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After years of hearing about what governments can’t do, shouldn’t do, or will inevitably stuff up if they try, it’s time to recapture a vision of the positive role of government and put forward an agenda for public sector reform in the 21st century. At the heart of this vision should be a public service that works in cooperation with citizens to build a fair, sustainable and democratic society.

CPD’s Public Service Research Program aims to: (1) develop a robust knowledge base about the state of public services: their funding and capacity, performance in delivering community services, and attitudes toward and expectations of the Australian Public Service;and (2) establish CPD as a credible source of research and policy development on public services in Australia and their contribution to a just and resilient society by informing and contributing to public commentary and debate.

    This program will research frameworks for public sector reform in the 21st Century that can better cope with the challenges of meeting changing community needs, delivering fair and universal public services, retaining a skilled and motivated workforce, increasing demands on public sector expenditure and the long term risks of declining revenue.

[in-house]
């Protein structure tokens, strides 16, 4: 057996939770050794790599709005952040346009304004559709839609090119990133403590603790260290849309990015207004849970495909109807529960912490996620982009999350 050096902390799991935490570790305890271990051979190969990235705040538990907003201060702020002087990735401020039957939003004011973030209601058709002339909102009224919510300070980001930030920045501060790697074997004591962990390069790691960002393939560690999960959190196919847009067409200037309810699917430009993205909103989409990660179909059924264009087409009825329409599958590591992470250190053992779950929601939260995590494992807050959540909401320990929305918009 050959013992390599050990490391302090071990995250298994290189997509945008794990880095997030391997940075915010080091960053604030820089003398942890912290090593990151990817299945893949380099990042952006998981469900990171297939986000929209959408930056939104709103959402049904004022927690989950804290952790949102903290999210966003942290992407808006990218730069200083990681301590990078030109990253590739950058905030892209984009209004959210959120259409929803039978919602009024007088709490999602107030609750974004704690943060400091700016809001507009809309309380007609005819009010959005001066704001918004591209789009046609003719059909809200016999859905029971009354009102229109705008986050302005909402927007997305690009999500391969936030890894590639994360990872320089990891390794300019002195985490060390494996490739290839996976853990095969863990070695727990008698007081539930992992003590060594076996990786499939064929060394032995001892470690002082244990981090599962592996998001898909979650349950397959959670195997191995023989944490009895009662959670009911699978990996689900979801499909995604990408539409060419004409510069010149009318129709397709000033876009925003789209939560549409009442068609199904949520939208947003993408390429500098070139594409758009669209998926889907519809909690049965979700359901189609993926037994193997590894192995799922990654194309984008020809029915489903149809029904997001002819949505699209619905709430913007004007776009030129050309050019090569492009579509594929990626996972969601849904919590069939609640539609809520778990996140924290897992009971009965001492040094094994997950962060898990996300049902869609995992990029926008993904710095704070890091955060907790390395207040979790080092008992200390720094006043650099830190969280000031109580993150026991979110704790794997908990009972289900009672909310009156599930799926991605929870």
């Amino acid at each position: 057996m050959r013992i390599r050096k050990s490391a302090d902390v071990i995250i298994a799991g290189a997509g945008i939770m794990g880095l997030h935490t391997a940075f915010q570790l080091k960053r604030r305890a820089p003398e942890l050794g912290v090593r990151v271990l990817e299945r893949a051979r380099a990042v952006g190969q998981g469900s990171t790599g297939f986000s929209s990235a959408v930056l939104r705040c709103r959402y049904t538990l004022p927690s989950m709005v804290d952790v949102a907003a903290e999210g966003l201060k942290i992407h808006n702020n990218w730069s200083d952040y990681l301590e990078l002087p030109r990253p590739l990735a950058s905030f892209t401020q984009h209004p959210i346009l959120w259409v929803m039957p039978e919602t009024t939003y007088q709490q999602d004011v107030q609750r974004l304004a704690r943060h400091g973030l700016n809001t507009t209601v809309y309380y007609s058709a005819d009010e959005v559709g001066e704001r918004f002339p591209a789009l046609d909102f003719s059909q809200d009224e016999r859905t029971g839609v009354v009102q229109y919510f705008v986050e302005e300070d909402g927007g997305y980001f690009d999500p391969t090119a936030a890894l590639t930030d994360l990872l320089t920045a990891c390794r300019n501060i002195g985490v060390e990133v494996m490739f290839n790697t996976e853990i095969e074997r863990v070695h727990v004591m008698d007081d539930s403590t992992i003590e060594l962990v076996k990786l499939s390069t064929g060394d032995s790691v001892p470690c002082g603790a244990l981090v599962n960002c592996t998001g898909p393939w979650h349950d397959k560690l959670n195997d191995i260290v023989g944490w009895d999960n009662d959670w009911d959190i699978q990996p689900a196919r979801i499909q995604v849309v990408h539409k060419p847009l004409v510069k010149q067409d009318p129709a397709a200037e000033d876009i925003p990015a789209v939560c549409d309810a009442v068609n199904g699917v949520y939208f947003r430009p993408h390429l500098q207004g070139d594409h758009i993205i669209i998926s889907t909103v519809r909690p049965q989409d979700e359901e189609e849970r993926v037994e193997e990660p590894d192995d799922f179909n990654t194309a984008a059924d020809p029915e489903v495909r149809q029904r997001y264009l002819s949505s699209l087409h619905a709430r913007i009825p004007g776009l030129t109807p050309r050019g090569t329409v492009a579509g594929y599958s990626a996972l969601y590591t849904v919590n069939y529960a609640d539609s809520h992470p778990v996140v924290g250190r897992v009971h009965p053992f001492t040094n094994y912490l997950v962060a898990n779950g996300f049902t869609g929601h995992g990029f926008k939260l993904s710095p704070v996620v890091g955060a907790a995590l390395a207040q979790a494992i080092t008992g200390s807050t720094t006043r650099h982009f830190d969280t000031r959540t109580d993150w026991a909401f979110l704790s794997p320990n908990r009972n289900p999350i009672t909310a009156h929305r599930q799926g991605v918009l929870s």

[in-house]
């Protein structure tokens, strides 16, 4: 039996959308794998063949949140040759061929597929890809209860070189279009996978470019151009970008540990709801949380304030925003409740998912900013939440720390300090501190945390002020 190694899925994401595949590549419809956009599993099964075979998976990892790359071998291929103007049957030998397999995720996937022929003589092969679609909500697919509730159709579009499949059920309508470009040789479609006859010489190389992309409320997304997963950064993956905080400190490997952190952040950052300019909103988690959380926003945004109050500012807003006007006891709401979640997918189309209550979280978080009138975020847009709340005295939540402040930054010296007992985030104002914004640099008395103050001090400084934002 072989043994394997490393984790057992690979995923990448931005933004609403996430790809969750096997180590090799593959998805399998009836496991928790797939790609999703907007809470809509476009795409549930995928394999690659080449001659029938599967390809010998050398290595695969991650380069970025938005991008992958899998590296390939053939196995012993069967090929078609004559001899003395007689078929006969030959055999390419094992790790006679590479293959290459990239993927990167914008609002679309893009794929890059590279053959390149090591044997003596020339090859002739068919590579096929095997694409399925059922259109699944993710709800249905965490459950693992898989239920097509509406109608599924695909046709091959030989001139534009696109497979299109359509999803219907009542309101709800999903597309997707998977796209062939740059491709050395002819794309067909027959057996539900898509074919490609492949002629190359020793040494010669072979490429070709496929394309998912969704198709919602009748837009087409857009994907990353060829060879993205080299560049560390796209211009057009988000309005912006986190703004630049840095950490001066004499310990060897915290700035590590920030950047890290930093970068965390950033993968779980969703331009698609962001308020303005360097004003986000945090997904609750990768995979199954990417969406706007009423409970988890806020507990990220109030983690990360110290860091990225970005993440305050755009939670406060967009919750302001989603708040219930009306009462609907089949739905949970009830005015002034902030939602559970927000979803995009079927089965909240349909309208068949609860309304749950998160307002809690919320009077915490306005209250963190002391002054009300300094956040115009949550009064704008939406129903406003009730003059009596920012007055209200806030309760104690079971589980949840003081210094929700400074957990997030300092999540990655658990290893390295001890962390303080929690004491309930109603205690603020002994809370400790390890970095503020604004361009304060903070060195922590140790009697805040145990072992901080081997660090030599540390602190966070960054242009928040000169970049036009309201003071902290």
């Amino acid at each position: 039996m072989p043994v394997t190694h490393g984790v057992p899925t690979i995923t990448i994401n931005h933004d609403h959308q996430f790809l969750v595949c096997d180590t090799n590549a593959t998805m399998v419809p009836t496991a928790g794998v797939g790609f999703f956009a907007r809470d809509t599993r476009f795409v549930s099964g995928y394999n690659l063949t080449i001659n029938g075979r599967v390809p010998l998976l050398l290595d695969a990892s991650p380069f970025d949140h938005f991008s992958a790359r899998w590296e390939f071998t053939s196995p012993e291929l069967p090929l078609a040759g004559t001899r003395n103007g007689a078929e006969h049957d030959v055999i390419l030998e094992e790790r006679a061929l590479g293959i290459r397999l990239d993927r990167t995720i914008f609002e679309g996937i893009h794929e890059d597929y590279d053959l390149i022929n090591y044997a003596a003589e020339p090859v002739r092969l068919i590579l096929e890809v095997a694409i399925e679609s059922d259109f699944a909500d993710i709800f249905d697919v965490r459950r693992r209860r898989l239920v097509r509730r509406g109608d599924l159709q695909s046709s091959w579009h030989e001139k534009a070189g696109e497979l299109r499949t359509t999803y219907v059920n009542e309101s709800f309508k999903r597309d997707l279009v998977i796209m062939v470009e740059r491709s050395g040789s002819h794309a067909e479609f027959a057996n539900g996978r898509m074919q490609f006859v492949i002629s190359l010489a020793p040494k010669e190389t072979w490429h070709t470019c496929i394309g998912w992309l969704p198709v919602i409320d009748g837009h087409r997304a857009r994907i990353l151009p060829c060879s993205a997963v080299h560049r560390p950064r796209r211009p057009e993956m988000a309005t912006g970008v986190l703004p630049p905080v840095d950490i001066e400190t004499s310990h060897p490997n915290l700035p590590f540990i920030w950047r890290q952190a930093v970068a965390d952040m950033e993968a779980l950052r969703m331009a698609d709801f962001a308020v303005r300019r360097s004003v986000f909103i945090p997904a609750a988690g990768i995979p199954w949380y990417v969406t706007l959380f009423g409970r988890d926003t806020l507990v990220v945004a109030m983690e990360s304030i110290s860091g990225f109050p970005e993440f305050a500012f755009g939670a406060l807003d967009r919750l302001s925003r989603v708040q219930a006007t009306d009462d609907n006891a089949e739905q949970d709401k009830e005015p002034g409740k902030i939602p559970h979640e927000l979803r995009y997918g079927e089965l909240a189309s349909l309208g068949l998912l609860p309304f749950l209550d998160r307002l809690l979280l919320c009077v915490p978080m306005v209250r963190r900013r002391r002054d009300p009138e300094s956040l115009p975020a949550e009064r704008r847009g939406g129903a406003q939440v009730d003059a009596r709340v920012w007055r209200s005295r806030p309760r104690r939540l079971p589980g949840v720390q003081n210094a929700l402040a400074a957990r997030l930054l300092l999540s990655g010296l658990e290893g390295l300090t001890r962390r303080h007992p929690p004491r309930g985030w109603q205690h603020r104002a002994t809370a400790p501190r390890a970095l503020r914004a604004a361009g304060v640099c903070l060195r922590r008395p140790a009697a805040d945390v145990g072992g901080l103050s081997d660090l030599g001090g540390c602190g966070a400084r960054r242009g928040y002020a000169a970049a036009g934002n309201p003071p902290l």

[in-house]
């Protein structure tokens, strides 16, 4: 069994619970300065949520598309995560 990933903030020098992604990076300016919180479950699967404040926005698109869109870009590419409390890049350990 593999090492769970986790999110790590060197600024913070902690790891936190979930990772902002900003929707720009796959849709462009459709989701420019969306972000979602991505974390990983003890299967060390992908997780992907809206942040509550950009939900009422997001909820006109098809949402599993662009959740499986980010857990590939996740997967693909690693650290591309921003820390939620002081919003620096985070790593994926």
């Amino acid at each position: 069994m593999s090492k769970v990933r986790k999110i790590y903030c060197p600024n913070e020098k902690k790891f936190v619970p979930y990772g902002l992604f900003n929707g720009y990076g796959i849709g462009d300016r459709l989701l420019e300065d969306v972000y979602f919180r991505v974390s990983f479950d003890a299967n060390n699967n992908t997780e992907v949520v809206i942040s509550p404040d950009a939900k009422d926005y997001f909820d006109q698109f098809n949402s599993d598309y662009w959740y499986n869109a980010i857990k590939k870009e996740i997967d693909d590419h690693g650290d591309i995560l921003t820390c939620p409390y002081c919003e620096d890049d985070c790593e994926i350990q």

Both within and outside the public service, many have identified a range of barriers to innovation in the public sector, including the policy development/service delivery divide, the risk-averse culture and the lack of management support. In our recent paper, Beyond the Blunt instrument: The Efficiency Dividend & its Alternatives, we argued for a change in emphasis away from efficiency dividends and narrow performance management approaches and towards measuring effectiveness in the delivery of government services.

    The Public Sector Research Program will articulate the economic and social evidence on:

    • What governments do best in directly providing public goods and services, and their role in enabling the private and community sectors to do likewise;
    • How governments can do what they do best, better;
    • How to fund governments to serve the public interest over the long term;

    … and it will place these questions within the context of the major forces driving change in the public sector over the coming decades.

    For more information contact James Whelan, our Public Service Research Director: james.whelan (at)